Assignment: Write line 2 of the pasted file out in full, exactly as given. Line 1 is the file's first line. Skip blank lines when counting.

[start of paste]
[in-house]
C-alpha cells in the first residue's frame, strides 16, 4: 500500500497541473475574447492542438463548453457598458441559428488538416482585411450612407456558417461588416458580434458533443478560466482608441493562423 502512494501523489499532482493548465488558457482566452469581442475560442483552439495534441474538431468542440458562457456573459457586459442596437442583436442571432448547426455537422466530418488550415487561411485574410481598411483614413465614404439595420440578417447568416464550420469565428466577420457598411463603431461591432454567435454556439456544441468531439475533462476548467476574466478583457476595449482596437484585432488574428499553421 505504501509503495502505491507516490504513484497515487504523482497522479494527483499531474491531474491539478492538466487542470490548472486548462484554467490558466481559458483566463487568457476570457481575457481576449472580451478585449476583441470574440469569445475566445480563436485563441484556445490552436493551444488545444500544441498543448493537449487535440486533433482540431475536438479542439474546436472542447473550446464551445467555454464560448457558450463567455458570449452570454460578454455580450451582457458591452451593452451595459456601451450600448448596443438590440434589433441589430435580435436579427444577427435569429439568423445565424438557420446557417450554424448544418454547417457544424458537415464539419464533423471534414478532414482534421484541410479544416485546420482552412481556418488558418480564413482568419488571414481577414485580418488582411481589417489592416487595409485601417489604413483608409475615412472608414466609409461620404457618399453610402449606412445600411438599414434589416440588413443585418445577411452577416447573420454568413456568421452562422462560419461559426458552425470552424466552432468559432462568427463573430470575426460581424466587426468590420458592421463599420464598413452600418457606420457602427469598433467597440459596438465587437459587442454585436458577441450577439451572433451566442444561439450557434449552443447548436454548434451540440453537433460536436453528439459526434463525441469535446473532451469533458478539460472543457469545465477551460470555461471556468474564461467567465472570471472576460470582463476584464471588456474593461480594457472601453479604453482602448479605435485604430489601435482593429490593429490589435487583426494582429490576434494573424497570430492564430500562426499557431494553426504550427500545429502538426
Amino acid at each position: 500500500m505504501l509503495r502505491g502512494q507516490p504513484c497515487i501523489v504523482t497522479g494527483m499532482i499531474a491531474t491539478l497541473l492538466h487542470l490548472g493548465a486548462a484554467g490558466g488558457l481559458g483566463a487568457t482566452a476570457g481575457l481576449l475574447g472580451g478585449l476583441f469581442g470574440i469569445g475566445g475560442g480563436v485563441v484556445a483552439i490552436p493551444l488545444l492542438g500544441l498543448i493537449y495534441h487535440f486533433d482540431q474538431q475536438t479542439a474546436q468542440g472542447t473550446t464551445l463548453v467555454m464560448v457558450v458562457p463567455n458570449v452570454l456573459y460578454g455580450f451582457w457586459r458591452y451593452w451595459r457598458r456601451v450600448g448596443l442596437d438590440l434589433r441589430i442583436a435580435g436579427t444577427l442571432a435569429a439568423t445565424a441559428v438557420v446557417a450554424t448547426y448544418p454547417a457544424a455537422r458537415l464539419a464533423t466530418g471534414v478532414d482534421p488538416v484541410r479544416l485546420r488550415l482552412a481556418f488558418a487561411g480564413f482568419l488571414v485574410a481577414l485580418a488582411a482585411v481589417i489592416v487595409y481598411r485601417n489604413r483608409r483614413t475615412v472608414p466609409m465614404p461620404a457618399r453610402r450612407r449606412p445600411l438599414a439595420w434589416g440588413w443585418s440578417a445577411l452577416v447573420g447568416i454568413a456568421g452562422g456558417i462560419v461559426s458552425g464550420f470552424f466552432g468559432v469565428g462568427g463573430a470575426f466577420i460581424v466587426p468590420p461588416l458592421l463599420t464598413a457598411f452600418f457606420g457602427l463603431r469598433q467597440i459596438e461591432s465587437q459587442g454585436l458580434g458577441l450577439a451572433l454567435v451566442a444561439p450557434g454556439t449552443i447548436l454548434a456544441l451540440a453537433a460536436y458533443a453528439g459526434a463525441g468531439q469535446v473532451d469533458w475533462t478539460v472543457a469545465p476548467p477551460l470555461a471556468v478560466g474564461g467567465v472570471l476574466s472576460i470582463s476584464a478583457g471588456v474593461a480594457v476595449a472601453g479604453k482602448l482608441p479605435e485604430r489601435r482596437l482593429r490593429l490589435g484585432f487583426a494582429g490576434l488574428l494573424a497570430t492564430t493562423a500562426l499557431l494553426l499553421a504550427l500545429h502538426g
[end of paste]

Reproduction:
C-alpha cells in the first residue's frame, strides 16, 4: 500500500497541473475574447492542438463548453457598458441559428488538416482585411450612407456558417461588416458580434458533443478560466482608441493562423 502512494501523489499532482493548465488558457482566452469581442475560442483552439495534441474538431468542440458562457456573459457586459442596437442583436442571432448547426455537422466530418488550415487561411485574410481598411483614413465614404439595420440578417447568416464550420469565428466577420457598411463603431461591432454567435454556439456544441468531439475533462476548467476574466478583457476595449482596437484585432488574428499553421 505504501509503495502505491507516490504513484497515487504523482497522479494527483499531474491531474491539478492538466487542470490548472486548462484554467490558466481559458483566463487568457476570457481575457481576449472580451478585449476583441470574440469569445475566445480563436485563441484556445490552436493551444488545444500544441498543448493537449487535440486533433482540431475536438479542439474546436472542447473550446464551445467555454464560448457558450463567455458570449452570454460578454455580450451582457458591452451593452451595459456601451450600448448596443438590440434589433441589430435580435436579427444577427435569429439568423445565424438557420446557417450554424448544418454547417457544424458537415464539419464533423471534414478532414482534421484541410479544416485546420482552412481556418488558418480564413482568419488571414481577414485580418488582411481589417489592416487595409485601417489604413483608409475615412472608414466609409461620404457618399453610402449606412445600411438599414434589416440588413443585418445577411452577416447573420454568413456568421452562422462560419461559426458552425470552424466552432468559432462568427463573430470575426460581424466587426468590420458592421463599420464598413452600418457606420457602427469598433467597440459596438465587437459587442454585436458577441450577439451572433451566442444561439450557434449552443447548436454548434451540440453537433460536436453528439459526434463525441469535446473532451469533458478539460472543457469545465477551460470555461471556468474564461467567465472570471472576460470582463476584464471588456474593461480594457472601453479604453482602448479605435485604430489601435482593429490593429490589435487583426494582429490576434494573424497570430492564430500562426499557431494553426504550427500545429502538426